Seamus Rutledge: Singer and Songwriter.
Mayo native Seamus Rutledge has established a reputation as one of the most respected contemporary songwriters currently at work.
He has released three well received and critically acclaimed albums to date. His latest offering Elementary Chaos was launched at Cuirt Literary Festival 2014. He has also performed songs from the albums live on the RTE Radio 1 Arts show Arena and featured on the John Creedon radio show.
Ruttledge’s repertoire is unflinching as it rails against the human frailties of blame, self-interest, hedonism, and corporate consumption in songs like War, You Didn’t Either, and Edge of The World.
But there is redemption and hope too, not least in songs like I Feel Blessed, Orphan Child, Better Man, and Say It Easy. In reviewing Ruttledge's music Shay Healy had this to say "the songs of Seamus Rutledge cut deep into the soul, and straight to the chase. According to poet Pat Ingoldsby Seamus Ruttledge’s songs and music are “gentle, mighty healing, and exceedingly beautiful.”
Rutledge is a regular performer at some of Galway’s finest venues including the Roisin Dubh, The Crane, and Campbell’s Tavern. He also has become a regular at the major festivals including Electric Picnic, the Cuirt Literary Festival, Westport Arts Festival, and Clifden Arts Festival. He continues to write, record, and release new material.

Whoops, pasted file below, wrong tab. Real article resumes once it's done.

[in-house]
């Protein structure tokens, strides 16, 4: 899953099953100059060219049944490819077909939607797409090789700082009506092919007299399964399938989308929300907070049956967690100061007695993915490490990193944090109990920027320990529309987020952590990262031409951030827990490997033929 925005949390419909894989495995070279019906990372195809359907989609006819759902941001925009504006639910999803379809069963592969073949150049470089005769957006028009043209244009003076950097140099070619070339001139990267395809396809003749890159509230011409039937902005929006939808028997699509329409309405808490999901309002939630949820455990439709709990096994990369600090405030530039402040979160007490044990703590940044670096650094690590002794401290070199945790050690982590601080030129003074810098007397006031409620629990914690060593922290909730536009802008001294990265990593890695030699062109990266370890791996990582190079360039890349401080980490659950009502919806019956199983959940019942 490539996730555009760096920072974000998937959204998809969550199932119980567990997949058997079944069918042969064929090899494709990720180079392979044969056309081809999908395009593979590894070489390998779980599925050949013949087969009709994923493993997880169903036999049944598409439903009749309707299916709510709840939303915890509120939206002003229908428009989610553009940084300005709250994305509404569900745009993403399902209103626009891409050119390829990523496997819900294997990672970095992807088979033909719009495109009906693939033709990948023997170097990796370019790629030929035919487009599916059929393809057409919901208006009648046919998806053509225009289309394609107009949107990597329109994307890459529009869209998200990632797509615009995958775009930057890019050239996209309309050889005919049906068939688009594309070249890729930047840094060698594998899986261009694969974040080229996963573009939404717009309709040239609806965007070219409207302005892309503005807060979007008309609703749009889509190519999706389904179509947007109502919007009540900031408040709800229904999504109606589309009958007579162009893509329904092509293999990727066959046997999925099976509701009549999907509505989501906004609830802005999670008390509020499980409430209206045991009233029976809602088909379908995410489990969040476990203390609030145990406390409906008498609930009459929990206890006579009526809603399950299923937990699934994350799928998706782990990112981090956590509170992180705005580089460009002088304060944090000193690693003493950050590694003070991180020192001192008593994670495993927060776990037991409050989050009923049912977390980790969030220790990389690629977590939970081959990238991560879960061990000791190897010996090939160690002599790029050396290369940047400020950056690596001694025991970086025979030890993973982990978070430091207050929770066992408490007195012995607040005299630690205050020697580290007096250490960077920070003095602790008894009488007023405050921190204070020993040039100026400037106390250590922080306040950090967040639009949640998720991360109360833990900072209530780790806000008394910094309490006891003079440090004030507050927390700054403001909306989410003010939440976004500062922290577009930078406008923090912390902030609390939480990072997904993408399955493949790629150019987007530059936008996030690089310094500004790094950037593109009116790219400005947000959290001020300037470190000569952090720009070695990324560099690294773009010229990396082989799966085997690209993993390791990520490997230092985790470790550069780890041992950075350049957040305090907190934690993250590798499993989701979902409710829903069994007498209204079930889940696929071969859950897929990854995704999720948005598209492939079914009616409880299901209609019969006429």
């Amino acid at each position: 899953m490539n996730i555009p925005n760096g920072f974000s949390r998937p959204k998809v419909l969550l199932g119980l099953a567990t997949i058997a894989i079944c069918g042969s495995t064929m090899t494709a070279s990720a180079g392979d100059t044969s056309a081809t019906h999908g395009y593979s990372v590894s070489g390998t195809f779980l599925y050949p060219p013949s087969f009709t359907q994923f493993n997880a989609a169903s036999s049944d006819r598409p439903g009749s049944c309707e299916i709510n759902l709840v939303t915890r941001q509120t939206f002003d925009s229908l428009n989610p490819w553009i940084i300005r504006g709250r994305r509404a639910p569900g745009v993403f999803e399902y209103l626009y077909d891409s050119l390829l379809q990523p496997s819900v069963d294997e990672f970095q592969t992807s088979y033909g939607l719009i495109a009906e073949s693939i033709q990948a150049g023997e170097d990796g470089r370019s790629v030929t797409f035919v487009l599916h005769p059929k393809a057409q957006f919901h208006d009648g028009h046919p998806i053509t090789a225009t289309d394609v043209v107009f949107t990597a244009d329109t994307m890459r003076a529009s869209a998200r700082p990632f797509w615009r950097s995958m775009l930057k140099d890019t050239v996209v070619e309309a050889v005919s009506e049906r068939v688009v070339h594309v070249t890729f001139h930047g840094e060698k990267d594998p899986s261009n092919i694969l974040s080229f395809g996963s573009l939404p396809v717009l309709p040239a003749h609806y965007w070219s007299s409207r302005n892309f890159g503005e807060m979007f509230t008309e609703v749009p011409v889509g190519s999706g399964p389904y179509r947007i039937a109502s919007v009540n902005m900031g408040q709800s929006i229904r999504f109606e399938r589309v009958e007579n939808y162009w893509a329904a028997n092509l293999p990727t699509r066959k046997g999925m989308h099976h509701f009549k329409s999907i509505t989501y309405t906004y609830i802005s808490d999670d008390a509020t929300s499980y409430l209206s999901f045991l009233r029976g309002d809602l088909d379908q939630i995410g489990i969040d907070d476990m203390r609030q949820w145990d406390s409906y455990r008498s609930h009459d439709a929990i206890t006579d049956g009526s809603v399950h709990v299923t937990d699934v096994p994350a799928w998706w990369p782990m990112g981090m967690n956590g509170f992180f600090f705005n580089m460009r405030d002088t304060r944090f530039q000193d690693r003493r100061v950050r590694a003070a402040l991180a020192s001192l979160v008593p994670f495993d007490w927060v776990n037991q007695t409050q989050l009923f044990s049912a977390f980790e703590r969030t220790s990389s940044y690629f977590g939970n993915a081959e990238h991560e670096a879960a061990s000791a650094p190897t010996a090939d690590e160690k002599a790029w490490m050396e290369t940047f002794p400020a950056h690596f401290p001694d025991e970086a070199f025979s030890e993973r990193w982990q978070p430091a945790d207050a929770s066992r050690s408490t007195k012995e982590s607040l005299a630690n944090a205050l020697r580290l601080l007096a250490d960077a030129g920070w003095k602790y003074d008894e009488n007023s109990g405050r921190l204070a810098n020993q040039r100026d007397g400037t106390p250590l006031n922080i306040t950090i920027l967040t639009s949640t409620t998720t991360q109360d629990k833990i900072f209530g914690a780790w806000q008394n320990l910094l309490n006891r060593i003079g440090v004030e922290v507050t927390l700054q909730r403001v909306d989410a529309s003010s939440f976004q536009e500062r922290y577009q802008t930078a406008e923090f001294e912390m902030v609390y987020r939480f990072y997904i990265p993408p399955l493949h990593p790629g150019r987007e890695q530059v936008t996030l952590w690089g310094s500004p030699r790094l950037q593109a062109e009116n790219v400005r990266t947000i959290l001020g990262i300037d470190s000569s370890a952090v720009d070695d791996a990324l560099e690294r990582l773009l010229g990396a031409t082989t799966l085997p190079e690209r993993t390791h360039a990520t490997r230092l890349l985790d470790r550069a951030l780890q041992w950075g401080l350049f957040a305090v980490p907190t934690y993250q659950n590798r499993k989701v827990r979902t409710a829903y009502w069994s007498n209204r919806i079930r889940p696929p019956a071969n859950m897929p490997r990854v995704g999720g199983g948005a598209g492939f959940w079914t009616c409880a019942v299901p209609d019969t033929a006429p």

Posted on August 31, 2017 at 2:30pm 2 Comments 1 Like
Posted on March 25, 2016 at 6:30pm 3 Comments 3 Likes
Mayo born singer songwriter Seamus Ruttledge has recorded a new version of 'James Connolly' to mark the centenary of the 1916 Easter rising.
Ruttledge has adapted, arranged, and written new verses for this 2016 interpretation of the famous…Continue
Posted on March 8, 2016 at 7:30pm 7 Comments 7 Likes
And keep saying it
In this silent land.
Men draped in cassocks
Possess a Nation’s secrets
To barter for souls over open graves
And we stay silent
Posted on June 16, 2015 at 3:00pm 2 Comments 1 Like
The true nature of poetry is to first give us an insight into the heart and consciousness of the poet, then the collective consciousness of the society…Continue
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